You might say the Catholic Church was the glue that held medieval Europe together. Unfortunately, that glue got a kick out of instigating campaigns of terror and death in the name of the big man on the throne in the sky. Executions ordered by popes or carried out in his name by Church authorities were not a civilized affair. Indeed, Vatican execution methods often involved long stretches of humiliation and torture in the build-up to some of the most horrific deaths you can fathom. Heretical thoughts were serious business to Church leaders, so they dealt with them in the most serious ways they could. That seriousness brought about sadism and terror that's still a black mark against the intuition.
Who was persecuted? Jews, Muslims, accused witches, and really anyone who didn’t conform to the Church’s beliefs. Catholic Inquisition executions were often carried out by and at the discretion of friars or other minor religious authorities, acting on behalf of popes or monarchs. So, better to not piss off anyone associated with the Church, lest they elect to slice you to ribbons in the name of God. During this time, you also had executions in Papal States, over which the Vatican held dominion.
In the early 19th century, the Papal States (areas of Italy under direct papal authority), banned some of the more heinous methods of execution, though held on to drawing and quartering for crimes that were "especially loathsome."
If you've never seen Braveheart, maybe you aren't intimately familiar with the process, so here are the basics: drawing and quartering has two parts. First, the condemned is drawn (dragged) by horses to the site of the execution. So, that hurts like hell. Then, the actual execution takes place, and methods are relatively diverse. One popular version of quartering involved tying each of the condemned’s limbs to different horses and spurring them off. You can guess how that ended.
In another iteration, "hanged" was added to the sentence ("hanged, drawn, and quartered" is a common phrase in the torture and execution world). So, there was the horse dragging, hanging, removal of the genitals, evisceration, decapitation, then the corpse was chopped to pieces (quartered).
While burning at the stake was used for both sexes, it was the go-to for women because it was deemed too vile for them to be drawn and quartered. Joan of Arc, for instance, went out this way thanks to the Vatican (she was convicted of wearing men's clothes).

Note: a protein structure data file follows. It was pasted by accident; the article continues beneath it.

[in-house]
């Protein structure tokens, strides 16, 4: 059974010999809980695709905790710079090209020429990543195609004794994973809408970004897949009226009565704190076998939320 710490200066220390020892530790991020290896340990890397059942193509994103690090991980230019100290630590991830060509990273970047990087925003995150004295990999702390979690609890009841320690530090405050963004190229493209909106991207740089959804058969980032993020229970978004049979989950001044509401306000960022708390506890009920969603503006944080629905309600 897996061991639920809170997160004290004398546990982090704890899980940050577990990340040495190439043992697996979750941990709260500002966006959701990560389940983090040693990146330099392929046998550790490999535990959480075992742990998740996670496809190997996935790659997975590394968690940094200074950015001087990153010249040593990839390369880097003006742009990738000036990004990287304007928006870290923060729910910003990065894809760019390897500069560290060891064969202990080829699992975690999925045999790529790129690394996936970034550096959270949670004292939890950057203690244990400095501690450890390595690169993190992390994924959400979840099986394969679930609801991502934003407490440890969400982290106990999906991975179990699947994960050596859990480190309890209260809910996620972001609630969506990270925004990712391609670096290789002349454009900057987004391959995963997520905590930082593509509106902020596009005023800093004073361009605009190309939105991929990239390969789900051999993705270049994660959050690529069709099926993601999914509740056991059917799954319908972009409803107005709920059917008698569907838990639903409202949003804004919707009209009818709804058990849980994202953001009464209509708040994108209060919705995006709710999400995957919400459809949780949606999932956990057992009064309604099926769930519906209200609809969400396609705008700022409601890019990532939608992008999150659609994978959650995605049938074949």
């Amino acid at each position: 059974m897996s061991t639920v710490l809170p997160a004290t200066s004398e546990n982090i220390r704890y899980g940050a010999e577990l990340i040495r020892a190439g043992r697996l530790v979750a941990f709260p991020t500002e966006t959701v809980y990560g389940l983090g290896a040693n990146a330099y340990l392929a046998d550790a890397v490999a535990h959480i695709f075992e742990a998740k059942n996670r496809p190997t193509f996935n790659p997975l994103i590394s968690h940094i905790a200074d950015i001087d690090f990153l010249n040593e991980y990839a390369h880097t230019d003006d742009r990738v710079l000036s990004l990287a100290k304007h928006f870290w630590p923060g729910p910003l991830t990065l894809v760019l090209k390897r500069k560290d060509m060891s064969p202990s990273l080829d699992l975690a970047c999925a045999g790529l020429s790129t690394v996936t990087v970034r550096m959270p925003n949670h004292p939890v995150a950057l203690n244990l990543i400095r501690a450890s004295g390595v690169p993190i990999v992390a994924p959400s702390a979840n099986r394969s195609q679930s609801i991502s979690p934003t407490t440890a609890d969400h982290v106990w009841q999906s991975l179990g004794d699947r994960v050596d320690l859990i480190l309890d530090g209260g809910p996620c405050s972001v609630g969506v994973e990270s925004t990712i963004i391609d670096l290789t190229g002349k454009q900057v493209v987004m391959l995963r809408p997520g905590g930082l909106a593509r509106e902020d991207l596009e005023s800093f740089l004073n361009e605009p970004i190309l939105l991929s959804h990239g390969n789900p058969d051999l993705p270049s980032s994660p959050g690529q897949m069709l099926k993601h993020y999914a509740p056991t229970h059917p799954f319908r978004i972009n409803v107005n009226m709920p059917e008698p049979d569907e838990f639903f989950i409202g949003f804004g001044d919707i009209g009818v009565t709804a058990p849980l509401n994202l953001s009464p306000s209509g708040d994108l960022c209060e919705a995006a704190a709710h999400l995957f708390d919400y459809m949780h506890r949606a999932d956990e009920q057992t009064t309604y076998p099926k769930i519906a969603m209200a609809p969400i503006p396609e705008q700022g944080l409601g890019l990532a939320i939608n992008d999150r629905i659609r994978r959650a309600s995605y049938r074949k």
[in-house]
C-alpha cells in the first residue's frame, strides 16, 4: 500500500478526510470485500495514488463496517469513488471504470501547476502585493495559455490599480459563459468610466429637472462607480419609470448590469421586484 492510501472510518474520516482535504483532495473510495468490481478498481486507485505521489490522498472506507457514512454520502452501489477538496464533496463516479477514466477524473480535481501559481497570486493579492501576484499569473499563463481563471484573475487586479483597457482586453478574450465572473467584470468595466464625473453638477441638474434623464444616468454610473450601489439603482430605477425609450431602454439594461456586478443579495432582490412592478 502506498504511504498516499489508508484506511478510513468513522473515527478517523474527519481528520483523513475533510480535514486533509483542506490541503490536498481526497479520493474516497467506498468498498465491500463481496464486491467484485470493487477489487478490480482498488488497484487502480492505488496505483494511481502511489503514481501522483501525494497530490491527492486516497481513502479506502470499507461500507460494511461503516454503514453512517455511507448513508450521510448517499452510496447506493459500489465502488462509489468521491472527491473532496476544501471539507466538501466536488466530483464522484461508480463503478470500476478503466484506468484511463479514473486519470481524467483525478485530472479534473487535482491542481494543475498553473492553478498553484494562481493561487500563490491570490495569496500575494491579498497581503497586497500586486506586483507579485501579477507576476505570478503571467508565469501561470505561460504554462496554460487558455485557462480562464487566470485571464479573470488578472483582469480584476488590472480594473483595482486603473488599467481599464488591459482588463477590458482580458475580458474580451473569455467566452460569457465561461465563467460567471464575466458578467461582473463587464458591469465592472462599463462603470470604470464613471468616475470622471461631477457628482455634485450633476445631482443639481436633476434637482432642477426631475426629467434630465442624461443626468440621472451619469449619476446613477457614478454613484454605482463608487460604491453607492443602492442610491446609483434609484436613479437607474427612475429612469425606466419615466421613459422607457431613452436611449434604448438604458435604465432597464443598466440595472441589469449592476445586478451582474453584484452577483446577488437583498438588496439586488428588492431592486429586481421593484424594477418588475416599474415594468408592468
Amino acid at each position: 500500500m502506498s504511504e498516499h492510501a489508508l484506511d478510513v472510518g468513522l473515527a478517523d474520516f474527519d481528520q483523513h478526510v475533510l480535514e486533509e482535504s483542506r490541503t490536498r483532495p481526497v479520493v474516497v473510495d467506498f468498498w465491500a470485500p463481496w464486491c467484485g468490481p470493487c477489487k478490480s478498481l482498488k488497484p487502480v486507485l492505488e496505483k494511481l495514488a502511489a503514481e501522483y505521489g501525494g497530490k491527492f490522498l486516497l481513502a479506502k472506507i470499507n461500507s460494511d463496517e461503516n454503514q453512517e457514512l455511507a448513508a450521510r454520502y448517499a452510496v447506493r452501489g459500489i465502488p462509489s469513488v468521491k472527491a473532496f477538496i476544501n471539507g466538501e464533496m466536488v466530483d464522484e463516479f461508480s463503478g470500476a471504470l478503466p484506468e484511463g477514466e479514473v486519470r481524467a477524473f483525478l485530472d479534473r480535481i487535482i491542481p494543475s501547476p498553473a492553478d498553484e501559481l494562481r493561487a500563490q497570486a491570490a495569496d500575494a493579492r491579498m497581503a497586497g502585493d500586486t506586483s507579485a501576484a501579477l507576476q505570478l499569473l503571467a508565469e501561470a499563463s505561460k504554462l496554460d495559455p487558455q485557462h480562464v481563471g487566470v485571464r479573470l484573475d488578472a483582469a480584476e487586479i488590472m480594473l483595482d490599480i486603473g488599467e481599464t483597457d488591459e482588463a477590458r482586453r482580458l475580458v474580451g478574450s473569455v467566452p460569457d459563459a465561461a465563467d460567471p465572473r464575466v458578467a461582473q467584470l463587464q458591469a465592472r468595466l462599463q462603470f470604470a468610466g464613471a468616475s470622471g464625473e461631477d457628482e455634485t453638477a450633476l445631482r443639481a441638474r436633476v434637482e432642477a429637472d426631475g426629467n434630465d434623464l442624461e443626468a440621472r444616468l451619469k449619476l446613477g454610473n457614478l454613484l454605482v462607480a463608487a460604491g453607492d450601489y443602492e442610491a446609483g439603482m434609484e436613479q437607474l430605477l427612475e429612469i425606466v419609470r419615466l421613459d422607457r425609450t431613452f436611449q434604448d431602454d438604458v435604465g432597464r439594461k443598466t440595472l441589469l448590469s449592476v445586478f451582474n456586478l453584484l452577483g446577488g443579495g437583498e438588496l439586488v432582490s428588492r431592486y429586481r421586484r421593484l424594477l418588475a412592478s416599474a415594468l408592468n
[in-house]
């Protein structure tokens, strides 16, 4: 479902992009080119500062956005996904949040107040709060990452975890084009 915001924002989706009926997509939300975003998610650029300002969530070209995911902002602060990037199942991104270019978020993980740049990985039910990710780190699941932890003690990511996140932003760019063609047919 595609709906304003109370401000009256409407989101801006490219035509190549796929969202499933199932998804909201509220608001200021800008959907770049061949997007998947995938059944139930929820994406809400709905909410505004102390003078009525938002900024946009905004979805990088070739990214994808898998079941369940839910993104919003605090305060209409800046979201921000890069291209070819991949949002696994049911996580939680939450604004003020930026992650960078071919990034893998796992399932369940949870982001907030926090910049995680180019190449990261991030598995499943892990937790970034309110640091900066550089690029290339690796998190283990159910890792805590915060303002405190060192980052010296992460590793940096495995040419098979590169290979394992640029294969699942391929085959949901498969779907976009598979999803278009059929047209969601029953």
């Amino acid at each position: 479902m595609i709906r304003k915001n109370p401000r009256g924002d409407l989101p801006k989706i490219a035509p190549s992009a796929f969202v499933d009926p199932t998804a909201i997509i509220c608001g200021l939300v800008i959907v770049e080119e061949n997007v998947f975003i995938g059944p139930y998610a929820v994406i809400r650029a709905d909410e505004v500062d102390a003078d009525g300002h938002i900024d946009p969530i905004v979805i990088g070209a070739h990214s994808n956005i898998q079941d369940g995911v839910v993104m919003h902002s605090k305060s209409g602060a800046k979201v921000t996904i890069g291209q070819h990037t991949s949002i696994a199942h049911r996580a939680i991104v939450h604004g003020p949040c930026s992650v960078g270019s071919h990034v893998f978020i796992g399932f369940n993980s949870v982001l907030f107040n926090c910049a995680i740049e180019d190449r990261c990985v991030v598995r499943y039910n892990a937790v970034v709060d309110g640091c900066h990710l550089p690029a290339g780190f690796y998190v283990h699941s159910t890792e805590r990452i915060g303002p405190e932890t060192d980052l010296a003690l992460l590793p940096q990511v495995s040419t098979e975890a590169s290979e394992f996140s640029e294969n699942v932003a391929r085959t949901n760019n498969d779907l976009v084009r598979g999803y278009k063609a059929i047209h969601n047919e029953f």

Men were burned at the stake too. It happened to William Tyndale, who deigned translate the Bible into English for common people to read.
During the Roman Inquisition, it was a good idea to keep your head down and your ideas non-controversial. Unfortunately, civil law student Pomponio Algerio didn’t get that memo.
His philosophical ideas against the Church caught their attention, so they threw him in prison. After a year, he refused to change his views, so he was boiled alive in hot oil. It took him 15 minutes for him to die.
Water torture, also known as the water cure, was a common technique during the Spanish inquisition, used by those acting on Catholic authority to brutalize accused heretics and anyone else they didn't like. The accused had their mouth pried open with a bit of iron and a cloth stuffed into it. Then, buckets of water were forced down the accused's throat for choking. The water also lodged the bit of cloth in the accused's throat, for a bit of extra choking fun.
In some cases, to be extra nasty, interrogators used boiling water or huge quantities of vinegar, expediting the process with a funnel. In at least one documented case, a man accused of demon possession and of being a werewolf died of a distended stomach. Interrogators claimed the werewolf in him went a little wild and drank so much water that he died.